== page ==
It’s been quite a run lately for Civil War-era African Americans. Not only was Solomon Northrup’s 1853 memoir, Twelve Years a Slave, adapted into a triple Academy Award winner (including Best Picture), but now author Jeffery Renard Allen has resurrected the career—if perhaps not quite the true life story—of Thomas Greene Wiggins, also known as Blind Tom, in his second novel, Song of the Shank. Wiggins was perhaps the most unlikely of stars ever thrust on the international stage; sightless, probably autistic, heavyset (though somewhat handsome in a rough-hewn way) and, for the first 16 years of his life, a slave.
Warning to the reader: It is impossible for this review to proceed without a number of spoilers. In case anyone still holds the charming belief (as I do) that the mechanics of plot have a bearing on our enjoyment of a novel, the reviewer feels obliged to perform his task up front. I shall do it The Quick (pardon the pun) way: If you are a fan of literary Gothic—think Susanna Clarke or John Harwood—buy this book. You won’t regret it.
BookPage Fiction Top Pick, June 2014
The best historical fiction offers readers a new look at a well-known subject, or illuminates an episode or individual that has been lost to history. Playwright Kimberly Elkins achieves the latter in What Is Visible, a strikingly original debut novel about Laura Bridgman, the first deaf and blind person to communicate through finger spelling.
Chinese-American author Lisa See has made her mark in the realm of historical fiction by melding her well-researched historical sagas with strong female characters linked either by birth, as in Shanghai Girls (2009) and Dreams of Joy (2011), or by lifelong friendship, as in her breakout book Snow Flower and the Secret Fan (2005).
When people think about Jacqueline Kennedy Onassis, they often think of the iconic pink suit she wore on the fateful day that her husband, John F. Kennedy Jr., was assassinated in Dallas. Many people thought it to be a Chanel; however, it was a knock-off—made, like most of Mrs. Kennedy’s clothing, by an American dressmaker. Nicole Mary Kelby imagines the lives of one of those dressmakers through the lens of that famous outfit in her new novel, The Pink Suit, a luxurious narrative about Jackie Kennedy, a young seamstress, and the creation of the pink boucle suit.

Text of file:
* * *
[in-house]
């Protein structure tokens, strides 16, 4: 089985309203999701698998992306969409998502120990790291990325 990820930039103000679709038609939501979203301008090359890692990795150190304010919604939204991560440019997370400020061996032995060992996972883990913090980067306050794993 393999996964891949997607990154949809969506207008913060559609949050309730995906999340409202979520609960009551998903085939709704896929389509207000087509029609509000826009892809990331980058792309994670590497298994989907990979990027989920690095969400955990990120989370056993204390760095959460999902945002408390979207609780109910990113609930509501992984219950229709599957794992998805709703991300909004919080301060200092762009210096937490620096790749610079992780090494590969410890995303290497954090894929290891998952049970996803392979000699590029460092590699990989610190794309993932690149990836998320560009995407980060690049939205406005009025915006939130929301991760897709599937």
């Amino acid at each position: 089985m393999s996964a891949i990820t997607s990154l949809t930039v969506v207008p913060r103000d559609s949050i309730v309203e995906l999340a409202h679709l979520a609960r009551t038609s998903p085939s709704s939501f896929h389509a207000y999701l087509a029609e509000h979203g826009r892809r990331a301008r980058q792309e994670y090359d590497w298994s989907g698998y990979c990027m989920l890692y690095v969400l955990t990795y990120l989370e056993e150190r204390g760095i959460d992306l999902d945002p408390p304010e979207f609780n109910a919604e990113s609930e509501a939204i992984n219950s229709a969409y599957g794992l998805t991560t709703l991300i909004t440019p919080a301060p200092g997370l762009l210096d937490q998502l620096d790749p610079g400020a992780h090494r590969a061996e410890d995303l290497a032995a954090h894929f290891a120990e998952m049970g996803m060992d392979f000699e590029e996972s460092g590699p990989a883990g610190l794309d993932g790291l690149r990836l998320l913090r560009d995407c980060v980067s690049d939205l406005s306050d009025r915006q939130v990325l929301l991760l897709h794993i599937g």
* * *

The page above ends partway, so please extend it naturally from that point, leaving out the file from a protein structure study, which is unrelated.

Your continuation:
This beautifully written novel opens with the 1966 mass shooting at the University of Texas, the first on an American college campus. On a sunny August Monday, a student and former marine opened fire on the campus from the iconic clock tower, shooting 48 people and killing 16. But the shooting is only a touchstone for this story, which is more interested in the lives of a trio who met that fateful day.
Even before cracking its pages, it’s impossible not to marvel at the strange hybrid that is The Harlem Hellfighters. The topic—a fictionalized account of the real experiences of the all-black 369th Infantry Regiment in World War I—is certainly book-worthy, be it fiction or nonfiction. The soldiers of the 369th encountered plenty of bigotry and hatred from their own countrymen before gaining the opportunity to fight in the trenches alongside the French.
BookPage Fiction Top Pick, May 2014
Paris may be known as the City of Light, but in Lovers at the Chameleon Club, Paris 1932, it serves as the backdrop for some of the darkest events of human history—and for an exhilarating new novel from writer Francine Prose.
Sicilian wax sculptor Gaetano Zumbo left his hometown of Siracusa, Italy, at age 19, amid rumors of betrayal and patricide. On the run from his past, he made his way across Italy and changed his name to Zummo, all the while earning acclaim for his wax sculptures of human bodies. He eventually stopped in Florence to join the Medici court at the request of the Grand Duke himself, Cosimo III, whose unreciprocated love for his wife has left him tortured—and leads him to make a strange request of the celebrated sculptor.
Justin Go’s ambitious, sprawling and compelling debut novel, The Steady Running of the Hour, lurches from America to England, France, Sweden Germany and Iceland—even stretching to the Himalayas—switching back and forth in time from pre-WWI England to the present.